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The consequence of divisibility definition in integer 
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#1
Feb1514, 07:22 PM

P: 255

So I think I've just proven a preposition, where ##0## is divisible by every integer. I prove it from the accepted result that ##a \cdot 0 = 0## for every ##a \in \mathbb{Z}##. From then, we can just multiply the result by the inverse of ##a##, to show that the statement holds for ##0##. That is to say, there exist an integer ##0##, such that ##a^{1} \cdot 0 = 0##.
But then there's another preposition, if ##a \in \mathbb{Z}## and ##a \neq 0##, then ##a## is not divisible by ##0##. Okay we can also use the fact that ##a \cdot 0 = 0##. So far so good. But then I realize that the preposition seems to imply that if ##a=0## then ##a## is divisible by ##0##. The first preposition where ##0## is divisible by every integer also points to the same result because ##0 \in \mathbb{Z}##. But we know isn't it, that we cannot divide any number by ##0##, any operation that involves division by ##0## is automatically a nono in math. It just doesn't sound right. (The preposition comes from a book and I don't propose that myself) Does it mean that technically (according to the definition of divisibility) ##0## is also divisible by ##0##, but it's not a legal operation in cancellation, say when, ##a \cdot 0## = ##b \cdot 0##. We cannot cancel the ##0## in this case. But still again, ##0## is divisible ##0##.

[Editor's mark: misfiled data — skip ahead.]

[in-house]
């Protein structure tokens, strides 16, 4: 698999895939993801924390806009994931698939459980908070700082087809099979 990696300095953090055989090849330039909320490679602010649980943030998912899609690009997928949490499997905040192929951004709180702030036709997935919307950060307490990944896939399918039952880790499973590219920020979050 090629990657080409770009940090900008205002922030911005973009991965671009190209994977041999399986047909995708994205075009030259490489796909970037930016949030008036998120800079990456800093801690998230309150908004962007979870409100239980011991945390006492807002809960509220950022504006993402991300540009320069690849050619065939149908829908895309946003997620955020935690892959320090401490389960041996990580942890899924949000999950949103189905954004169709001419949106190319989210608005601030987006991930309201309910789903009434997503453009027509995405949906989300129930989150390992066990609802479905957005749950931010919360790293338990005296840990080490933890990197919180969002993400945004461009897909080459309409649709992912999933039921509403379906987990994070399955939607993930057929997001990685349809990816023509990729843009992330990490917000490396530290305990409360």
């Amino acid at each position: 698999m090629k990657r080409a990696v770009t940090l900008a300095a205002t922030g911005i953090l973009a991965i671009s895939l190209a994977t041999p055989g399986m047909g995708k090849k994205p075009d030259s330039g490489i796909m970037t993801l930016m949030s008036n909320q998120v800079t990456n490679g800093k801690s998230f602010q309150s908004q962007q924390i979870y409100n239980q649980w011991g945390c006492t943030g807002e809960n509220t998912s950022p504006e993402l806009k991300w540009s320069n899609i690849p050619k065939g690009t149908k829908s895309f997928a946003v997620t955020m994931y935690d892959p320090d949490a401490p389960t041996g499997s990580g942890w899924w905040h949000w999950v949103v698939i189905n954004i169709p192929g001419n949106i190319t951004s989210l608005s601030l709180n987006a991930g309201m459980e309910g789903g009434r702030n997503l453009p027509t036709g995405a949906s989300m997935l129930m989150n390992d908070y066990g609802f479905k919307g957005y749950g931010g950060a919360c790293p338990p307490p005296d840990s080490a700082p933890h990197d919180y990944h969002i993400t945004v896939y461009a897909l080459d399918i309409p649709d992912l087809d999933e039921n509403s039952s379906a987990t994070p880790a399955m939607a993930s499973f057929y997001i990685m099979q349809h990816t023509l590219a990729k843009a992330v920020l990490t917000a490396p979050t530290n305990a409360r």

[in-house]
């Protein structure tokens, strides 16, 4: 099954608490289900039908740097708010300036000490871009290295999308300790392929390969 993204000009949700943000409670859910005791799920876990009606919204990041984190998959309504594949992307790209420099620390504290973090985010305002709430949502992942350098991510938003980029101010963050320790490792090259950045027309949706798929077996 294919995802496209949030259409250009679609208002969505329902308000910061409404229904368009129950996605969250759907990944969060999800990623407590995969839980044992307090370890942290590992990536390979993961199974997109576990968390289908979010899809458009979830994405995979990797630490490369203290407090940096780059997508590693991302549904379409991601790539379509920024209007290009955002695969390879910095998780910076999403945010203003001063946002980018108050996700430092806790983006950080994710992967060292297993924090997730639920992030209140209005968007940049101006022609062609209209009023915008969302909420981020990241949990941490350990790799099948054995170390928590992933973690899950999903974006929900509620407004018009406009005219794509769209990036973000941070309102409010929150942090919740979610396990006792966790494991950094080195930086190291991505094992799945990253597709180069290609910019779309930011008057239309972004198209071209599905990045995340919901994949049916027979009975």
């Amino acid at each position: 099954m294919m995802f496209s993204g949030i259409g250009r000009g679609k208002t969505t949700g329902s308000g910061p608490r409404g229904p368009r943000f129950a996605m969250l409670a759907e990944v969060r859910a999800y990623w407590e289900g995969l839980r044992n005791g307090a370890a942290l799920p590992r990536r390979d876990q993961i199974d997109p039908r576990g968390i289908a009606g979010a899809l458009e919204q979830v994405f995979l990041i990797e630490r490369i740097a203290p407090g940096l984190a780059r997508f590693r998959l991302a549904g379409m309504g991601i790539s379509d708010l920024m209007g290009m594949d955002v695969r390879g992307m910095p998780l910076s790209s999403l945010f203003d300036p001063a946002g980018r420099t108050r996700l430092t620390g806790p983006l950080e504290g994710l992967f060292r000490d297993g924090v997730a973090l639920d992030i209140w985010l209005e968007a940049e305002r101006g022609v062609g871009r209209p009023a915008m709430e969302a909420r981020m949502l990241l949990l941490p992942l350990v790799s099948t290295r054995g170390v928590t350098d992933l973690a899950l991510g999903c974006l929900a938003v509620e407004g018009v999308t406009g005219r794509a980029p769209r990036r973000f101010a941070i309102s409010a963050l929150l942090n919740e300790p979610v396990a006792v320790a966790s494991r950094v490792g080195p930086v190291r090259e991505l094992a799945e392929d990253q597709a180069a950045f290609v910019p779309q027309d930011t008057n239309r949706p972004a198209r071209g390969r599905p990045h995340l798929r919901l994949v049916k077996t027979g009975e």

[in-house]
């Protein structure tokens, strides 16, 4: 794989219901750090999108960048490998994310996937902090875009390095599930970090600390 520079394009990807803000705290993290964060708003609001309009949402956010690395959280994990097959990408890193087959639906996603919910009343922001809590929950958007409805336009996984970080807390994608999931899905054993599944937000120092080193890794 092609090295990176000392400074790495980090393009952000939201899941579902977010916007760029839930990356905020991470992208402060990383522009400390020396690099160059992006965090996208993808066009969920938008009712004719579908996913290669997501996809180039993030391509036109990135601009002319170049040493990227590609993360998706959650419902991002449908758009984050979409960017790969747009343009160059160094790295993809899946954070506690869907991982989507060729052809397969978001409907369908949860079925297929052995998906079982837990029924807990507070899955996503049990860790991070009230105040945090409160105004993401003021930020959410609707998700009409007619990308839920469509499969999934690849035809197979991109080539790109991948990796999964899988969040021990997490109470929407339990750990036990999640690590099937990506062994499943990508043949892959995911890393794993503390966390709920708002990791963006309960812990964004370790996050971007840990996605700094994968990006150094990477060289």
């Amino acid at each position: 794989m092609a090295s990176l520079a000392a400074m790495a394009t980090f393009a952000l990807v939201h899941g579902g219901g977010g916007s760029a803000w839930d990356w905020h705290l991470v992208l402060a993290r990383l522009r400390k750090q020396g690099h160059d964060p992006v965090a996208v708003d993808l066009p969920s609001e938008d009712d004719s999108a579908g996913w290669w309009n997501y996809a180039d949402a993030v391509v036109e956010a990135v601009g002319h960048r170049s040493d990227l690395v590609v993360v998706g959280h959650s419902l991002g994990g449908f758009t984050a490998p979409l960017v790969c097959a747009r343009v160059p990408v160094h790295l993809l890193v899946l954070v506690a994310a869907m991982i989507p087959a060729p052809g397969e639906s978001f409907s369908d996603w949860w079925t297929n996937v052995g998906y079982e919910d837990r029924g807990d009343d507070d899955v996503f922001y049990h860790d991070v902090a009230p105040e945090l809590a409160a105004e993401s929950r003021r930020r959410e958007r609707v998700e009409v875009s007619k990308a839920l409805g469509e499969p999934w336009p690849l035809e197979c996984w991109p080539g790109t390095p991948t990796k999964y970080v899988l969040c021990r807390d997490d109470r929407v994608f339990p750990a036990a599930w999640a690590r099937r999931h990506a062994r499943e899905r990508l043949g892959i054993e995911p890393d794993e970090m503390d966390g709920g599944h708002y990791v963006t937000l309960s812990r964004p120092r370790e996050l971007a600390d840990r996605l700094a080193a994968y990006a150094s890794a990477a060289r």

#2
Feb1614, 06:11 AM

P: 965

What definition of "is divisible by" are you and your book using? Is it that "a is divisible by b iff a/b is an integer"? Or is it that "a is divisible by b iff there exists an integer c such that a = bc"?
If it is the former, then "zero is divisible by zero" is neither true nor false  it is meaningless. If it is the latter then zero is divisible by zero and no contradiction ensues since the definition does not involve division by zero. 


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